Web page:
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Schillo Wants Builders to Pay for 101 Traffic

Transit: Supervisor calls on Ahmanson Ranch developer, along with others, to fund freeway improvements to ease congestion.


A Ventura County supervisor Tuesday called on Ahmanson Ranch developer Washington Mutual to pay an additional $30.5 million to fix congestion that the 3,050-home project would bring to the Ventura Freeway--but only if other developers are required to do the same.

Supervisor Frank Schillo said a new traffic study demanded by opponents would likely confirm that the housing project near Calabasas would cause new commuting headaches on the freeway. But a traffic study done in 1992 already shows a significant effect, Schillo said.

"This is an effort to say, 'Let's do something about the traffic rather than calling for more studies,' " the Thousand Oaks supervisor said.

Schillo's proposal calls for the creation of a regional authority made up of representatives from cities along the Ventura Freeway corridor, including Los Angeles, Calabasas, Westlake, Thousand Oaks, Camarillo, Oxnard and Ventura.

Los Angeles and Ventura county governments would also have a say on the political body. The authority would collect sizable fees from developers with projects along the freeway and use the money to address traffic congestion, the supervisor said.

Though Washington Mutual's project has already been approved, and thus the company would be exempt from any new fees, the developer has indicated interest in voluntarily contributing money to the proposed joint powers fund, Schillo said.

The fee would be about $10,000 per home, or about $30.5 million in the case of Ahmanson Ranch, the supervisor said.

Washington Mutual would likely participate, but only if an agreement that is "fair and equitable" can be struck, said spokesman Tim McGarry.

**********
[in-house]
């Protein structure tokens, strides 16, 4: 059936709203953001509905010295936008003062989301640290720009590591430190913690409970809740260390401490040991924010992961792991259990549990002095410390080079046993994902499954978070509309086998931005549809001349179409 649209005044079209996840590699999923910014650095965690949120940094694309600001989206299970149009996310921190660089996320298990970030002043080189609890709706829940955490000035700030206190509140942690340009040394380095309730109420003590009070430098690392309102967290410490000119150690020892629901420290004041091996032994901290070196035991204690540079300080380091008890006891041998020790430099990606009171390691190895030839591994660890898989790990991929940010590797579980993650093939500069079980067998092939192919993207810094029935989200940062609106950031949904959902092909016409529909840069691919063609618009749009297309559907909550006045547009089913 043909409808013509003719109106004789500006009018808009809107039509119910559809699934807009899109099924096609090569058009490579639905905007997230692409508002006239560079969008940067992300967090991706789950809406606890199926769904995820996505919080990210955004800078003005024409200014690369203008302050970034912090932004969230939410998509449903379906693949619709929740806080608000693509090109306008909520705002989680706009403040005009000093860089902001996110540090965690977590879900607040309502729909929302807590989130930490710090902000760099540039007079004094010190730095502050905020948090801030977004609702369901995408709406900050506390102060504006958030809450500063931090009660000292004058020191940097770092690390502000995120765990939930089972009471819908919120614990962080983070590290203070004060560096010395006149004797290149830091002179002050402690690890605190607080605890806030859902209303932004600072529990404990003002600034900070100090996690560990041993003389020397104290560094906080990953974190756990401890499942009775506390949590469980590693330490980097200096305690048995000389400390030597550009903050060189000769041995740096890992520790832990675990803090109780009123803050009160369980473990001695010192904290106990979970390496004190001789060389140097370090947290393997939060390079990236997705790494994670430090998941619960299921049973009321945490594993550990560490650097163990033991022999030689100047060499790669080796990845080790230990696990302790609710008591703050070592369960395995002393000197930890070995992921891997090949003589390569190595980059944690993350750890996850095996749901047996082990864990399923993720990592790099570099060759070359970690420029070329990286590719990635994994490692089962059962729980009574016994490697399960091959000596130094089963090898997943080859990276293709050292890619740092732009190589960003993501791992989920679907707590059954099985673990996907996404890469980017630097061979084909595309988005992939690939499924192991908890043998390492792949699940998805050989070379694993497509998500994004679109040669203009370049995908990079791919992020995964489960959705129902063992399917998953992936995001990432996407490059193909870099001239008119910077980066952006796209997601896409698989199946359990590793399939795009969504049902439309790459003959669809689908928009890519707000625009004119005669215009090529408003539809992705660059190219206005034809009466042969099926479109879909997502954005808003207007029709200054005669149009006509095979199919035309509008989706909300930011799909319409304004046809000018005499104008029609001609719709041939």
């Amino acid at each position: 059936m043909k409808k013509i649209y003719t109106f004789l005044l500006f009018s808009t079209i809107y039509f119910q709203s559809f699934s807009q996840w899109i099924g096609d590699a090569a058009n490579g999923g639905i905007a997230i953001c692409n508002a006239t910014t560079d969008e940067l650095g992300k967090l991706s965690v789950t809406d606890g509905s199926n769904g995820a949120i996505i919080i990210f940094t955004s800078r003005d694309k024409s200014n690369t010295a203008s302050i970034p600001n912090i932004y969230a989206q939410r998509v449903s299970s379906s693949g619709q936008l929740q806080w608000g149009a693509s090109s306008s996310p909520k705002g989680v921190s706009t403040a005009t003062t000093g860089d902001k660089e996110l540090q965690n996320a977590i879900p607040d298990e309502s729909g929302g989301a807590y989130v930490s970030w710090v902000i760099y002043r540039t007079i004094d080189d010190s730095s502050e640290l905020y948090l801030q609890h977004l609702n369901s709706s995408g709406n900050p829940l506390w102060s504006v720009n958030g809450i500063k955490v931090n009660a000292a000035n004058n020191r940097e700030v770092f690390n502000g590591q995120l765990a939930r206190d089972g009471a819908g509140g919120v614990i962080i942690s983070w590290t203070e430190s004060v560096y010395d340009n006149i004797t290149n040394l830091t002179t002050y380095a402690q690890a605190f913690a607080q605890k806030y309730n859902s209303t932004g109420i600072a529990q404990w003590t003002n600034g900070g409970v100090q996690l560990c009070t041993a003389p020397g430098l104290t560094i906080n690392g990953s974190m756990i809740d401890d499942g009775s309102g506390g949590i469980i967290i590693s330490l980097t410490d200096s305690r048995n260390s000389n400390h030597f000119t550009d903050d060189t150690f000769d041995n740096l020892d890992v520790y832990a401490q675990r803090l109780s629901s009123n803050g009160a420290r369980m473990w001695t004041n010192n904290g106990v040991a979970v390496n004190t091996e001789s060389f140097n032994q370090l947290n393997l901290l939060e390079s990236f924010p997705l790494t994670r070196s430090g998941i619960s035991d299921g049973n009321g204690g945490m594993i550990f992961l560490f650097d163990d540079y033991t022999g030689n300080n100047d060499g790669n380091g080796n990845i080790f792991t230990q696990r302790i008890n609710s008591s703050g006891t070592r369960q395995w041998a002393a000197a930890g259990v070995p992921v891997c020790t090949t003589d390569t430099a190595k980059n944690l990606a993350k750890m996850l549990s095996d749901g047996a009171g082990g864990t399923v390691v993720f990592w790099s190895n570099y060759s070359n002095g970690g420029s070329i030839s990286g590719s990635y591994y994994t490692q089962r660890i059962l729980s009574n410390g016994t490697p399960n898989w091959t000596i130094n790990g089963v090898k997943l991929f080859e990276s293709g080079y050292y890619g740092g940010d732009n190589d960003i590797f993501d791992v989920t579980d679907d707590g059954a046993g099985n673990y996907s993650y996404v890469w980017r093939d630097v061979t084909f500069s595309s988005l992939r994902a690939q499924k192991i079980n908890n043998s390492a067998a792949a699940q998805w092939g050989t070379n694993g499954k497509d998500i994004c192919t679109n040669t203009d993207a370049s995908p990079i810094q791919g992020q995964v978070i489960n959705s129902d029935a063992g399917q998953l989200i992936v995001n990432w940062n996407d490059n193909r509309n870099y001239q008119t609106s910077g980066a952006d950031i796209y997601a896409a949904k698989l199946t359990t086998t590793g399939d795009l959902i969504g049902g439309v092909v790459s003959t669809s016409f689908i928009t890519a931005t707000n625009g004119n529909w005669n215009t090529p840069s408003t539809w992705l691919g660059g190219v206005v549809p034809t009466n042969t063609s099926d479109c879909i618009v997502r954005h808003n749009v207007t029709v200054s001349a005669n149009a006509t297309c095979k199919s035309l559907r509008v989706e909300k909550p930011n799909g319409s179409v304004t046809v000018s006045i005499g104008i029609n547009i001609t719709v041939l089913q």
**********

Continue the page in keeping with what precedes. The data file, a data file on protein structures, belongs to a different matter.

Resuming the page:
McGarry noted that several regional studies of traffic on the Ventura Freeway are underway and that cost could be apportioned based on their findings.

Reaction to Schillo's proposal was mixed among the many public officials, cities and environmental groups that have lined up to oppose the project, which was approved in 1992 by Ventura County supervisors. Tsilah Burman, executive director of Rally to Save Ahmanson Ranch, called the plan a "smokescreen" by Schillo to deflect criticism from residents of his Thousand Oaks district that he has not pushed hard enough for an updated traffic study.

"How do you know what needs to be done unless you do the traffic study first?" Burman asked.

A spokesman for Los Angeles Mayor James K. Hahn, a project critic, said traffic on the Ventura Freeway is only part of the equation.

"Traffic on surface streets in the western San Fernando Valley is just as important," said Matt Middlebrook. Calabasas Mayor Lesley Devine called Schillo's proposal a "wonderful concept" that she is interested in pursuing.

At the same time, however, she questioned both the timing of the proposal and its practicality. Schillo's announcement comes a week after Atty. Gen. Bill Lockyer stated concerns about the project and suggested that the state might bring a lawsuit to stop it, Devine noted.

The costs of freeway improvements are "staggering," she said, posing the question of whether a regional authority would be able to raise enough money to make a dent in easing traffic.

Debate over the project has intensified as Ventura County supervisors prepare to vote on the adequacy of a follow-up environmental study. It was ordered by supervisors after biologists found an endangered frog and flower species on the ranchlands.

The county Environmental Report Review Committee will vote to approve or reject the study on Oct. 9. It then goes to the Planning Commission, then the Board of Supervisors for a final vote.

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